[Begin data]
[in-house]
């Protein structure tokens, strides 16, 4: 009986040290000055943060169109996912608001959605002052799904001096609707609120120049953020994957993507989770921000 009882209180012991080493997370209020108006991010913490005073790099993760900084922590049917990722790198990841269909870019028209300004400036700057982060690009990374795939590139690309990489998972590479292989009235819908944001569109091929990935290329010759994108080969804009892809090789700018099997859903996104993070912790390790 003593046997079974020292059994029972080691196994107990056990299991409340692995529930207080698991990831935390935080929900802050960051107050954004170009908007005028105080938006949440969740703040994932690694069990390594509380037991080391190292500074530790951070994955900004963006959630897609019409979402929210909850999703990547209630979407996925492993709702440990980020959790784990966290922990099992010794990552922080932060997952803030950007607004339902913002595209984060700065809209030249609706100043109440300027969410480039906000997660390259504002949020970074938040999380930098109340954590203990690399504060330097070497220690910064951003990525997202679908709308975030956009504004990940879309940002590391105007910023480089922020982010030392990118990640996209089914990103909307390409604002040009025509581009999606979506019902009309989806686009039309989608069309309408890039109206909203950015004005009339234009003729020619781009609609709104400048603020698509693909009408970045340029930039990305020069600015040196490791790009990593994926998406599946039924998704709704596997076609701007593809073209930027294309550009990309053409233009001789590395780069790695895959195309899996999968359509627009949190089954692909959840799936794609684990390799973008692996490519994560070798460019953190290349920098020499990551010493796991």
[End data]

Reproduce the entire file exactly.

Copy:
[in-house]
């Protein structure tokens, strides 16, 4: 009986040290000055943060169109996912608001959605002052799904001096609707609120120049953020994957993507989770921000 009882209180012991080493997370209020108006991010913490005073790099993760900084922590049917990722790198990841269909870019028209300004400036700057982060690009990374795939590139690309990489998972590479292989009235819908944001569109091929990935290329010759994108080969804009892809090789700018099997859903996104993070912790390790 003593046997079974020292059994029972080691196994107990056990299991409340692995529930207080698991990831935390935080929900802050960051107050954004170009908007005028105080938006949440969740703040994932690694069990390594509380037991080391190292500074530790951070994955900004963006959630897609019409979402929210909850999703990547209630979407996925492993709702440990980020959790784990966290922990099992010794990552922080932060997952803030950007607004339902913002595209984060700065809209030249609706100043109440300027969410480039906000997660390259504002949020970074938040999380930098109340954590203990690399504060330097070497220690910064951003990525997202679908709308975030956009504004990940879309940002590391105007910023480089922020982010030392990118990640996209089914990103909307390409604002040009025509581009999606979506019902009309989806686009039309989608069309309408890039109206909203950015004005009339234009003729020619781009609609709104400048603020698509693909009408970045340029930039990305020069600015040196490791790009990593994926998406599946039924998704709704596997076609701007593809073209930027294309550009990309053409233009001789590395780069790695895959195309899996999968359509627009949190089954692909959840799936794609684990390799973008692996490519994560070798460019953190290349920098020499990551010493796991």